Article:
You’re either a liberal or a conservative, right? And once you choose, it governs everything about you. Your political viewpoint. Your bias. Your circle of friends. How awkward your Thanksgiving dinner will be. That’s how it’s always been, and how it will always be…
Or, at least it’s been that way (kind of) since the Enlightenment, which happened mostly in Europe, around 250-300 years ago. In fact, there were many philosophers back in the 1700s, and only a few of them were what we might call “liberals” or “conservatives.” On the liberal side, you had a lot of Johns and Jeans (John Locke, Jean-Jacques Rousseau), while the conservatives had good old Edmund Burke.
But there were many other philosophers around the world with wildly different views on politics, ethics, ontology, epistemology, and other philosophical words. In those days, philosophers did it all! Science, ethics, mathematics, engineering, politics, relationships, medicine…you name it, some philosopher had an opinion about it. As we moved into the 1800’s, there were more specialists. There were people who really focused on chemistry, biology, medicine, anthropology.. and there were political philosophers as well. We debated, theorized, and tested millions of ideas, theses, philosophies, and perspectives.
Our belief systems are cobbled together from our religious upbringing, our friends, our parents, our experiences, and what we’ve read, watched, and listened to.
We’ve progressed a lot since the 1700’s, but we still hold onto many antiquated belief systems. Some people believe the earth is flat. Some people are afraid of vaccines. Some people are afraid of ghosts (I am one of those people). And many of us (at least in North America) consider ourselves to be liberals or conservatives. Of course, those terms have changed so much over the years that a modern-day conservative might sound more like John Locke than Edmund Burke.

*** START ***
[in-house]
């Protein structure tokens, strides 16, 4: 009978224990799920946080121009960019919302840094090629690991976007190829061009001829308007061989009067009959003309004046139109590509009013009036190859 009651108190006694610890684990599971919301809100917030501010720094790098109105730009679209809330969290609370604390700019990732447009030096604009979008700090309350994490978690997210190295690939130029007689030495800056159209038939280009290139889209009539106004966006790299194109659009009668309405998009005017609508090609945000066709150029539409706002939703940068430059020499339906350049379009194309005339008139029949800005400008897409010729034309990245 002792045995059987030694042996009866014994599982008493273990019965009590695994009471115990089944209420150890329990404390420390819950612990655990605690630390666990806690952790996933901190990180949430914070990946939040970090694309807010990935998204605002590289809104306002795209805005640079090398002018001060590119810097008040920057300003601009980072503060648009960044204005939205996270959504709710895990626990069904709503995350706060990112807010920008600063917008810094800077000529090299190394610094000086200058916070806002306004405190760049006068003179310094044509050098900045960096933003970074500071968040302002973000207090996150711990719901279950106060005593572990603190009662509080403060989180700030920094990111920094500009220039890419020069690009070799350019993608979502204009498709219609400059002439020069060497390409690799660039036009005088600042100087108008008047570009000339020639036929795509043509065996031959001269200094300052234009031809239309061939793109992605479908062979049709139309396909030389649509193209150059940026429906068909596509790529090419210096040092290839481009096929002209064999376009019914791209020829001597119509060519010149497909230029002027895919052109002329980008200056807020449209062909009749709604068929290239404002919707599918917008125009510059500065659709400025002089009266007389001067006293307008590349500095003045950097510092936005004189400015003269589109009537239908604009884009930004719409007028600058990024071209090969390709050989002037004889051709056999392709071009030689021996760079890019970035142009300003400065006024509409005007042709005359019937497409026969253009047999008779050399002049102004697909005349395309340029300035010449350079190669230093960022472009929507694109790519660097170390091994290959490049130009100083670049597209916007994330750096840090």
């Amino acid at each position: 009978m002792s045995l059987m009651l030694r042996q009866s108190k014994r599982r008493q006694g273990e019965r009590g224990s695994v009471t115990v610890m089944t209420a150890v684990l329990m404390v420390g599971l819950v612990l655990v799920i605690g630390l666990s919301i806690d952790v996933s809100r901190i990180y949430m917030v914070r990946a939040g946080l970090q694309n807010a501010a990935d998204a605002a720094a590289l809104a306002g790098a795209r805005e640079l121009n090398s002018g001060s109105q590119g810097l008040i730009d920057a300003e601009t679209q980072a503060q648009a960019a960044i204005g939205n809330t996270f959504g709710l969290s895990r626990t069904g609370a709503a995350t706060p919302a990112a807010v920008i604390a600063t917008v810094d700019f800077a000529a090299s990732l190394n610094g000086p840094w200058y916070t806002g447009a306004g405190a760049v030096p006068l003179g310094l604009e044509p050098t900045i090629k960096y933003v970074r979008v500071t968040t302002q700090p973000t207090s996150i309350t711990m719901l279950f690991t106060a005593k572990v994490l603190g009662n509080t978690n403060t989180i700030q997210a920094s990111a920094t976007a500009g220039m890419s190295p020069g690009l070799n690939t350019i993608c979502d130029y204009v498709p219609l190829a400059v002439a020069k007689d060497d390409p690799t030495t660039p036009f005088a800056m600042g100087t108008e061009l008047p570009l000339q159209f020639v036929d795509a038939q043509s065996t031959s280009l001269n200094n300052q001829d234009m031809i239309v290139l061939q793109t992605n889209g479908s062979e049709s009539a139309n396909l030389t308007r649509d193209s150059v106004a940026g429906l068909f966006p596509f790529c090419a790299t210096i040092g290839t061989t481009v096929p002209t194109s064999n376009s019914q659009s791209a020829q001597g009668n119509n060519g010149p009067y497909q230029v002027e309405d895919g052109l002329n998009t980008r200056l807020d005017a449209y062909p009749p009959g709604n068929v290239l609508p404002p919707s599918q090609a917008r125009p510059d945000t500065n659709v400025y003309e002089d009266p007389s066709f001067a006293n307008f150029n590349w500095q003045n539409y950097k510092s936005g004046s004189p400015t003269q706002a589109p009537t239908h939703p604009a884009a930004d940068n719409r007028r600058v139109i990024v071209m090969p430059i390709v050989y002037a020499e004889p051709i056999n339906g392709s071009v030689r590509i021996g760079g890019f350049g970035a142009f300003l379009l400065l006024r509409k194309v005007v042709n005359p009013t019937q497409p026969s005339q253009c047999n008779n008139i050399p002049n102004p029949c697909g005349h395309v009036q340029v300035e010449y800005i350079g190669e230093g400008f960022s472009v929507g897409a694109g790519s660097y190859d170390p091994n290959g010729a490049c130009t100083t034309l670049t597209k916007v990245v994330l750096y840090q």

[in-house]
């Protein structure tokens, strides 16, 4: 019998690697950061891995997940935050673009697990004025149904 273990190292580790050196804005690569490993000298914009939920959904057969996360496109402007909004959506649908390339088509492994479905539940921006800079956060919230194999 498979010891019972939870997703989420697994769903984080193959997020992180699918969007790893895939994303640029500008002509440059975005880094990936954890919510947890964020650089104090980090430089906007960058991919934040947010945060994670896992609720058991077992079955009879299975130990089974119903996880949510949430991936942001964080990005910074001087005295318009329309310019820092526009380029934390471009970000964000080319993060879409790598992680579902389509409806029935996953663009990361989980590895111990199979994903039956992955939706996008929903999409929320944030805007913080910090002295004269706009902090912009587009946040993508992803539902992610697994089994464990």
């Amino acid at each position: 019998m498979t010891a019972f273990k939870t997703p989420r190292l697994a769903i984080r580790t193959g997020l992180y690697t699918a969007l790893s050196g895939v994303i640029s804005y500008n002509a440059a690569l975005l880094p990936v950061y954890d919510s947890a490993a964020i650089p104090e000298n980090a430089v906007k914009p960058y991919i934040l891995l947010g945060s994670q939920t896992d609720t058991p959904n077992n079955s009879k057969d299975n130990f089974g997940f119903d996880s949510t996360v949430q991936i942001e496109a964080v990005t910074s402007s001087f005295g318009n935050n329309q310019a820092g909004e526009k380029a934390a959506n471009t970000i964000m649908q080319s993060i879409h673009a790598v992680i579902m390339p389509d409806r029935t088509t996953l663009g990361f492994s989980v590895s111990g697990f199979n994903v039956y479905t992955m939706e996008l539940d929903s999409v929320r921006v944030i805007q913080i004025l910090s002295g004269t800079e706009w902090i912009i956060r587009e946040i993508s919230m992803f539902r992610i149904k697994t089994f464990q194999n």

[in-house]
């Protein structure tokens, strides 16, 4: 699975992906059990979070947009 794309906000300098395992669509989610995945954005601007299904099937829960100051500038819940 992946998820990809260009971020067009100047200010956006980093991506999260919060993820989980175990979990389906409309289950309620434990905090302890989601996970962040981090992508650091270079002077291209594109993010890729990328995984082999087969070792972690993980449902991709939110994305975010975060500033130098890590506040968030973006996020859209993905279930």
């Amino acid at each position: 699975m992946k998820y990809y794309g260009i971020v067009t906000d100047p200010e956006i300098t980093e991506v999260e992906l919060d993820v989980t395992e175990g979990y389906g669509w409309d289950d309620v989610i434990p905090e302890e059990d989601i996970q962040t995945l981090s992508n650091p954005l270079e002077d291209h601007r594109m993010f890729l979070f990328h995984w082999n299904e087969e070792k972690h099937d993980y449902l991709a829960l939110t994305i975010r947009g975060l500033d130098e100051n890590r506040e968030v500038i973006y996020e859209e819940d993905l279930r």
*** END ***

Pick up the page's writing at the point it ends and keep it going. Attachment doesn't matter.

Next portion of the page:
It’s weird that we’re so beholden to these concepts of liberal and conservative. It’s weird that our political parties fall along this arbitrary spectrum.
This false dichotomy has resulted in a lot of acrimony and hatred. There’s a real “us vs. them” attitude in political debate, because you supposedly only have two choices.
But we’re all amateur philosophers, aren’t we? Our belief systems are cobbled together from our religious upbringing, our friends, our parents, our experiences, and what we’ve read, watched, and listened to. I’m not a liberal anymore, I’m a “Joshist,” following the Josh philosophy. It’s a mix of Socrates, Chuang Tzu, and Michael “The Situation” Sorrentino. And if I learn something new, that is incorporated into my ever-evolving beliefs.
Donald Trump isn’t beholden to traditional conservative values, just as Justin Trudeau isn’t beholden to traditional liberal values. Is Xi Jinping liberal? Is Emmanuel Macron conservative? All of these leaders have made decisions that break from these respective philosophies, and their actions can and should be evaluated independently. No matter how you identify, you should be reflective enough to recognize and be critical when someone you like does something you disagree with, and vice versa.
The way it is now isn’t how it has always been, and it isn’t how it must always be. So be free and break away from tradition. You can be anything you want to be.
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Author: Josh Bowman